“Only when he no longer knows what he is doing, does the painter do good things.”
Edgar Degas, the French artist known for his ballerina paintings, is a good teacher from whom to learn. A true artist learns something new every day and isn’t afraid of failure. Failure is just another word for discovering what won’t work. As artists and as Christian believers, we are a people of hope. In fact, one might say we’re afflicted with chronic optimism. Even when our work fails to satisfy us, we can say, “Look at what I learned on this, and what I can carry over to my next work.”
North Carolina Sunlit Path
This little landscape is the second stage of a previous painting, one which I began while I was ill with a sinus infection. If I wasn’t at my best, I also wasn’t at my worst, so I was painting at my easel. I knew I wasn’t happy with it, but I thought I’d live with the painting until I heard it tell me what was needed.
The trees of the finished work are more slender, more shaped by the wind of the Carolina coastline. The bush masses are larger and have more contrast, while the sky is more evenly colored. Even the path has more sunlight and less shade.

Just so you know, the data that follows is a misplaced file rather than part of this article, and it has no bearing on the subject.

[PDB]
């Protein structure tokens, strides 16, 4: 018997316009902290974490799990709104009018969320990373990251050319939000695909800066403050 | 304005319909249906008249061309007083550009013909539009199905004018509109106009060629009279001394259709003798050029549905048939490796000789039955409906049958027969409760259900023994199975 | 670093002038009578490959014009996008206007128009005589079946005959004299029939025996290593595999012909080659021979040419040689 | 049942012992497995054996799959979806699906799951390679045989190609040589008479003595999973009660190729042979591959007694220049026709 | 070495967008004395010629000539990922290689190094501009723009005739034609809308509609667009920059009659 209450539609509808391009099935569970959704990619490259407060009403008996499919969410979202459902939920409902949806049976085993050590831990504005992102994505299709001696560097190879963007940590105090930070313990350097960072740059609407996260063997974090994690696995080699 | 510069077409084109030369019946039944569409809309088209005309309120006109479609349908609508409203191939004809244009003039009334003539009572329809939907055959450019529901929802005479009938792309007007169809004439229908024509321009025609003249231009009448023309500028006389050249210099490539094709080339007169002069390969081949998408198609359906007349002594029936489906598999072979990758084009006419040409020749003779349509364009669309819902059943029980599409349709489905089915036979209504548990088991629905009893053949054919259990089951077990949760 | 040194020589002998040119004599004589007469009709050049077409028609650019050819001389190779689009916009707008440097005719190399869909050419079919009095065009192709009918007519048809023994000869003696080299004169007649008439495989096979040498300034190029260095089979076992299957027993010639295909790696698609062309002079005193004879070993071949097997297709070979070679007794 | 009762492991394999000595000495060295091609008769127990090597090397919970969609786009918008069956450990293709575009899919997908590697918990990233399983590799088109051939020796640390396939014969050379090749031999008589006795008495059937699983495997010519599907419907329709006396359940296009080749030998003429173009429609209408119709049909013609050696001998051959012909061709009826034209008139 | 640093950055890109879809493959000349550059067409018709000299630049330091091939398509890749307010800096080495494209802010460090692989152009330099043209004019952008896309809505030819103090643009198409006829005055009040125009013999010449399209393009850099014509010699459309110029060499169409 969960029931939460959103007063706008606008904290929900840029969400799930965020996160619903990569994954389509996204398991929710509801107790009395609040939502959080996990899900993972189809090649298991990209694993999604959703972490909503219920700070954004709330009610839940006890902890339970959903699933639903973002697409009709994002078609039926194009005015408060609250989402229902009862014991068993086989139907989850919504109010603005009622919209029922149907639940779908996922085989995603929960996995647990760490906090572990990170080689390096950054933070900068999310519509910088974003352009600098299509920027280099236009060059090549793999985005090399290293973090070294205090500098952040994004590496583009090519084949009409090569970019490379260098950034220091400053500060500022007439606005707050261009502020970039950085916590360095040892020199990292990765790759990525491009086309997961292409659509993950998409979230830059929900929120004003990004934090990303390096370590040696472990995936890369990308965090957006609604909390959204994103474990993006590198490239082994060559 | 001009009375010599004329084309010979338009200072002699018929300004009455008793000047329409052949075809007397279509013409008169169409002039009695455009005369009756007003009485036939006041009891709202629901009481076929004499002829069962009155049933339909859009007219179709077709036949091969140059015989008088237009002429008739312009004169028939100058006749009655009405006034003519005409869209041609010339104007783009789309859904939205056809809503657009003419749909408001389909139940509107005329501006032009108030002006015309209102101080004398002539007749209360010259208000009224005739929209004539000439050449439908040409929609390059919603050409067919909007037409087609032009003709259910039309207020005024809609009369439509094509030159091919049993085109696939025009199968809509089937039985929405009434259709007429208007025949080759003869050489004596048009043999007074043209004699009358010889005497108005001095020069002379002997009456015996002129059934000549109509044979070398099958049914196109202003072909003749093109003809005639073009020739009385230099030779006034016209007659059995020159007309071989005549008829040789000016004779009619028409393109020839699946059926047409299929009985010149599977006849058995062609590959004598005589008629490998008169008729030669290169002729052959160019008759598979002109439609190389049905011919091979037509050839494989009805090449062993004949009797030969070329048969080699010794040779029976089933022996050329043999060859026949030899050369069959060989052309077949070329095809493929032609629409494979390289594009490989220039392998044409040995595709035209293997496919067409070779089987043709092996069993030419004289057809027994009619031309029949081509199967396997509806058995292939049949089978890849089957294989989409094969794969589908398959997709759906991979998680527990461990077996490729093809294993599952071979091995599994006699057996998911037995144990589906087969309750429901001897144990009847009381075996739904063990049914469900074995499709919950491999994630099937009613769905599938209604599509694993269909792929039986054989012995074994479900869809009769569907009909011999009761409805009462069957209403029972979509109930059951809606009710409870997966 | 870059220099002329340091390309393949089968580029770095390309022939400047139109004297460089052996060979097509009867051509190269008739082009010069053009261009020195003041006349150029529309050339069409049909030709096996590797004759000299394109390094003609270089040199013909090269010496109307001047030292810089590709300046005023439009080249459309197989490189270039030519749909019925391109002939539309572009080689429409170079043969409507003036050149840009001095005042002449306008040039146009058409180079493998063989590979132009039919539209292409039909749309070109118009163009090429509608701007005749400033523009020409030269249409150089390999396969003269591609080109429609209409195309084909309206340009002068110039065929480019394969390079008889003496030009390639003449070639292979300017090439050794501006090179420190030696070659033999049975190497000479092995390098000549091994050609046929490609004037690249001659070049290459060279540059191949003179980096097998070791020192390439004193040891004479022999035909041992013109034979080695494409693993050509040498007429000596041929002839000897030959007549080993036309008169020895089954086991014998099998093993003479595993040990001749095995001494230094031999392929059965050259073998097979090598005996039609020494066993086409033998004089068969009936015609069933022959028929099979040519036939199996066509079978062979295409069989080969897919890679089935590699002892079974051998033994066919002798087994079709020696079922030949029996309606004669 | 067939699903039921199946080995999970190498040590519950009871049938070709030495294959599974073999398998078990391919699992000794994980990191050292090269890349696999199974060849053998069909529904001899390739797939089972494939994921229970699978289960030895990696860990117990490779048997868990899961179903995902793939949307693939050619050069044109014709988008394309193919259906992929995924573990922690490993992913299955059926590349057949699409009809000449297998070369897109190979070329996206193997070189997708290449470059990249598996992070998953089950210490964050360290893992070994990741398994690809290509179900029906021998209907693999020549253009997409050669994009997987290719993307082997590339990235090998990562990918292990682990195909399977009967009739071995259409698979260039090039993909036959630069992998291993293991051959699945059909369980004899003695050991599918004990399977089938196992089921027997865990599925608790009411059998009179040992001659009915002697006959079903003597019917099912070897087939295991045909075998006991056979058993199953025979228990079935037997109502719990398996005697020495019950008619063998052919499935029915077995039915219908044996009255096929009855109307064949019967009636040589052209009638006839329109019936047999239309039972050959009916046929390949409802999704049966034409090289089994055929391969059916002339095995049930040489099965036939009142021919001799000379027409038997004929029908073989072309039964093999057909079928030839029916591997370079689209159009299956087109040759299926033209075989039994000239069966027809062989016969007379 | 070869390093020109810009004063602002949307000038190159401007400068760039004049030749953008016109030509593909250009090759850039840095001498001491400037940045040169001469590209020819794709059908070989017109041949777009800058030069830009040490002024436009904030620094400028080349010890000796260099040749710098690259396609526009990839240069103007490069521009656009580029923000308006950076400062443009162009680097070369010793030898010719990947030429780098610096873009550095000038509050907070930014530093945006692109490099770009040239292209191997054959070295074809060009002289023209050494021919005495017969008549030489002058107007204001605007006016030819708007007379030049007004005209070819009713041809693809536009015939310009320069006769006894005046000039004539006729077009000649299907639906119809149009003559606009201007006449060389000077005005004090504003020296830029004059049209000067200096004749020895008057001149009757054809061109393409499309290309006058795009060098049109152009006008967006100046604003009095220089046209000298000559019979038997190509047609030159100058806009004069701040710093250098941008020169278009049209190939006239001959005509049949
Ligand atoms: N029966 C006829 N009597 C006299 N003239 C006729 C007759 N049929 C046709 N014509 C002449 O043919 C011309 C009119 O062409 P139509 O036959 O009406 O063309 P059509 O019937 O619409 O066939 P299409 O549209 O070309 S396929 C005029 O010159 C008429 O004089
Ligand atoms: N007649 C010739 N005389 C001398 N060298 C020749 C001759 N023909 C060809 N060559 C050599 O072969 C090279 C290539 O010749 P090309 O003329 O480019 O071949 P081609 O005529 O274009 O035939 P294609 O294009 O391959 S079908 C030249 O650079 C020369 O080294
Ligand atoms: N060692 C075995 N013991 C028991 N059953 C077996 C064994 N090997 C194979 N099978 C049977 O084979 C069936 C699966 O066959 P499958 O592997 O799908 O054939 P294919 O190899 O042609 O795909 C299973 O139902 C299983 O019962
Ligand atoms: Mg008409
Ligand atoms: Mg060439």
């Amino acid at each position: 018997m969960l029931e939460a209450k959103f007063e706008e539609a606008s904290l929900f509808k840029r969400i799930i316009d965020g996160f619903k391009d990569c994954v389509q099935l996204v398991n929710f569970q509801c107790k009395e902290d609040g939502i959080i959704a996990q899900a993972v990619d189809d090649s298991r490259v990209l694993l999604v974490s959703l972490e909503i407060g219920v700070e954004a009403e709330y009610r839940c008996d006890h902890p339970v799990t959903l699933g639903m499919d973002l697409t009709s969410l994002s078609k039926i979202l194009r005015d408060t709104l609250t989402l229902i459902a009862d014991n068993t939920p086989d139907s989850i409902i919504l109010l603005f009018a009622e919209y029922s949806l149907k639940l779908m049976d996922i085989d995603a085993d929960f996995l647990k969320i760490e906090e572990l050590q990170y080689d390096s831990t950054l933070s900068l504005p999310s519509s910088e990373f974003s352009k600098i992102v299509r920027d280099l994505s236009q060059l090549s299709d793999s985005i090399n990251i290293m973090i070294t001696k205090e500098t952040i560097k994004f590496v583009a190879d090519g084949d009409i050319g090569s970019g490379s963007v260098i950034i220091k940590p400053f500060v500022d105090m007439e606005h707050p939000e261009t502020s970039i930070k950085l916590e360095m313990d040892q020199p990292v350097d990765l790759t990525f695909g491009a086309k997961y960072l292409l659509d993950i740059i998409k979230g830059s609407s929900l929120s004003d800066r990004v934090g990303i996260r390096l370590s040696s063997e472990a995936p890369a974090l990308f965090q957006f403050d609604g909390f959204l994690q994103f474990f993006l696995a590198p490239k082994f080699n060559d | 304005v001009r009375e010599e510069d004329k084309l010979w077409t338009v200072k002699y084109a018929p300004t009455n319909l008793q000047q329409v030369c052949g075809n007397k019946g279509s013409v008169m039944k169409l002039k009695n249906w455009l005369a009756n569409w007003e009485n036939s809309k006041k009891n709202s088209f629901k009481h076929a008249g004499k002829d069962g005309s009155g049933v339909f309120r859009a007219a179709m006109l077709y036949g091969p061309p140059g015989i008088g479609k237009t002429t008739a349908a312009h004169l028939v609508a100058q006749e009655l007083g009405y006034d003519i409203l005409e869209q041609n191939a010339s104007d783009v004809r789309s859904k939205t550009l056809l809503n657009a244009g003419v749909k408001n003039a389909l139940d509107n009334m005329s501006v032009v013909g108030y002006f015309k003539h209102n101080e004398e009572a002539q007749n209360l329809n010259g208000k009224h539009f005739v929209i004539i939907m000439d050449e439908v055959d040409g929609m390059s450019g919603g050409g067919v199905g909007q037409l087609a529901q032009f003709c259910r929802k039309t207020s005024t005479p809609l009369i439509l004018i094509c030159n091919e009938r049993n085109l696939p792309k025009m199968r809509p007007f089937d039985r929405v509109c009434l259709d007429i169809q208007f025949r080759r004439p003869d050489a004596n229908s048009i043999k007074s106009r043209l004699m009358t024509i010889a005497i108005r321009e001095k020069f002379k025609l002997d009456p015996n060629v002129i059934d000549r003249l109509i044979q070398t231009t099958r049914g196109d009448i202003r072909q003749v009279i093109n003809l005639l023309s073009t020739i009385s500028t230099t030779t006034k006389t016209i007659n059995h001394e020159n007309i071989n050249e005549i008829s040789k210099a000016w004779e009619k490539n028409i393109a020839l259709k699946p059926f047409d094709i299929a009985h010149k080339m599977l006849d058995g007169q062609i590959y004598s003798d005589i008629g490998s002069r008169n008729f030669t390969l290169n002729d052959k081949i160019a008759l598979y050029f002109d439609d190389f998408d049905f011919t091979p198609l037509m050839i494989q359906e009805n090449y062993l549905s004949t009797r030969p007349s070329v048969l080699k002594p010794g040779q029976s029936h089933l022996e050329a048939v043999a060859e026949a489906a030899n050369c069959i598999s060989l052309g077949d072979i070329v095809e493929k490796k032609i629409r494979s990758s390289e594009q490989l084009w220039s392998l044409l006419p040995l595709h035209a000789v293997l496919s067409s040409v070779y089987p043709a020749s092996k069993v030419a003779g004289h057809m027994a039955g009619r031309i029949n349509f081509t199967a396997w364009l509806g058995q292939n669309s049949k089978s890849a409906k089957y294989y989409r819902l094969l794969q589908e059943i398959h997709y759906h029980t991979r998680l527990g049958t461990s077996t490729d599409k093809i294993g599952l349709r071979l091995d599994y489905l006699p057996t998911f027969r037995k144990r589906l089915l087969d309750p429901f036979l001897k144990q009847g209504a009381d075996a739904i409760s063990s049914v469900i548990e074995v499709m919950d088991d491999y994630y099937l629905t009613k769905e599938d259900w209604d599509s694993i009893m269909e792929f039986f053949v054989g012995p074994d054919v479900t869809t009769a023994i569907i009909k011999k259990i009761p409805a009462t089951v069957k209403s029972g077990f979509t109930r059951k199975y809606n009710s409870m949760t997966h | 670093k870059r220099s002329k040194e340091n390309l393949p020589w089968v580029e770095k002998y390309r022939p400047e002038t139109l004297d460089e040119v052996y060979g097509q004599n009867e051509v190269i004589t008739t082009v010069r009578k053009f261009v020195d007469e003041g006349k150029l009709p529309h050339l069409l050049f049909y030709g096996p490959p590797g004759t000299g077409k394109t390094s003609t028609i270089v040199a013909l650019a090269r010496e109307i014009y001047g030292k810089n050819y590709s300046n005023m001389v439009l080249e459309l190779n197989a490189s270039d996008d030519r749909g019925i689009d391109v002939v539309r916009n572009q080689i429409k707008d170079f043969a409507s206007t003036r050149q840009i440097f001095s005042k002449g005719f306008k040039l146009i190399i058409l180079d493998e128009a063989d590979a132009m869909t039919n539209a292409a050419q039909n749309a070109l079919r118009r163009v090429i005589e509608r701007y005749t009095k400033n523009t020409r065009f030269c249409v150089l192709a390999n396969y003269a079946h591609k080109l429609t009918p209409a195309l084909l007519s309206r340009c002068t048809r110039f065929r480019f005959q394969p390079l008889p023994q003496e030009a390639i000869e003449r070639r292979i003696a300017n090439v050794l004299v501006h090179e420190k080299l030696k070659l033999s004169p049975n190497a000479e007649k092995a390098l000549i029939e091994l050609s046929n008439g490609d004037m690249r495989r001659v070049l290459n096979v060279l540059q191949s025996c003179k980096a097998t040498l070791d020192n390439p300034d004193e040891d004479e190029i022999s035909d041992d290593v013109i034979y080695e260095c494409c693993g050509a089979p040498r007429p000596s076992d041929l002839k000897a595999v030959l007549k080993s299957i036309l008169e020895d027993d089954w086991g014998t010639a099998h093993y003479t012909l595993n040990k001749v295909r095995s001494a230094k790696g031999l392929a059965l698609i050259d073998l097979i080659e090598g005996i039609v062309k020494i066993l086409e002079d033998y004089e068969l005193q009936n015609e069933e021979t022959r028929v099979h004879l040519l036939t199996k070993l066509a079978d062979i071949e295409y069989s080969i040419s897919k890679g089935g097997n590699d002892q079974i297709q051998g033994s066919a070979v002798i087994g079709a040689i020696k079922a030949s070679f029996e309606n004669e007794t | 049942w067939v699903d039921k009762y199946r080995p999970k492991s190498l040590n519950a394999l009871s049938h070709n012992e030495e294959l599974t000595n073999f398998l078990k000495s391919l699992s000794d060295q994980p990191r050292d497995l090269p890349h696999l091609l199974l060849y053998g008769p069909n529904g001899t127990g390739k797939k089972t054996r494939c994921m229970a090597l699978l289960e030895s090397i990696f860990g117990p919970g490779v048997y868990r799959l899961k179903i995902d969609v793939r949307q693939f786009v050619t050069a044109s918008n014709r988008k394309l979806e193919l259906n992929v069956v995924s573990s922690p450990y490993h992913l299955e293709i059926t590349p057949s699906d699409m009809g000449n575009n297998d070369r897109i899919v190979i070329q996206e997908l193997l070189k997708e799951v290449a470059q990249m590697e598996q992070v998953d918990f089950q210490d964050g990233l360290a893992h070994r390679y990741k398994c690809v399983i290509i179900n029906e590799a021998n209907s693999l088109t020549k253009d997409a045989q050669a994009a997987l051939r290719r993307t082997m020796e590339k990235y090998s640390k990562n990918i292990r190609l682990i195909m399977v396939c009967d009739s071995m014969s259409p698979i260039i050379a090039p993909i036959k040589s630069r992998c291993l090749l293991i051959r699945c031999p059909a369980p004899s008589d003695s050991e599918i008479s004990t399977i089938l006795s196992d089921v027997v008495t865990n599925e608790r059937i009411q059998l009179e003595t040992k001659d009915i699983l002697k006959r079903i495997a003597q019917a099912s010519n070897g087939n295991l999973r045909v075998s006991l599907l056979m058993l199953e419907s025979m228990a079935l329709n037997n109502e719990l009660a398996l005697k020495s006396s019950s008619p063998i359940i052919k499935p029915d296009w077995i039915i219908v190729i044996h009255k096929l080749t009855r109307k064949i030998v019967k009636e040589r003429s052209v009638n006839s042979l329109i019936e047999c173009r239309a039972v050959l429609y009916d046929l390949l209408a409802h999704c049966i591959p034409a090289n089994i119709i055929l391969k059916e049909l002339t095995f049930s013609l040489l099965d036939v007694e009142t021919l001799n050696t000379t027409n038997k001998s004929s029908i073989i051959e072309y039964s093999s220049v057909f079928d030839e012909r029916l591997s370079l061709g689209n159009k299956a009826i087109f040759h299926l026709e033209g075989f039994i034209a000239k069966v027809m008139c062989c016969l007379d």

Artistic license is the ticket to drive we all got as children with crayons and poster paint. We could paint the sky red if we took a notion to do so, give our dogs blue tongues, or paint the grass orange. Only the grownups among us squelched our creative spirits. Sometimes we have to learn to forget ourselves on purpose to learn art, faith, love, compassion, or joy.
I’m going to teach Friday morning art classes again at Oaklawn UMC. You bring your materials, I volunteer my years of experience teaching K-12 and adults. You get to learn real art:
Shading in Value & Color
Drawing & Painting from Life
One thing you’ll never do is copy anything I’ve already done or come home with a work that looks similar to one of your classmates. Art is about expression of your inner truth. You get to do you, and have a safe place to grow and struggle.
As G. K. Chesterton said in Orthodoxy:
“Poets do not go mad; but chess-players do. Mathematicians go mad, and cashiers; but creative artists very seldom. I am not, as will be seen, in any sense attacking logic: I only say that this danger does lie in logic, not in imagination.”
We artists will not go mad, but we will stretch our minds, deepen our souls, and gain a greater appreciation for the creative struggle.
The first class will begin Friday, September 6 at 10 am, and meet on Fridays afterwards. We’ll break for thanksgiving and Christmas. I’ll get a material list to the church office soon.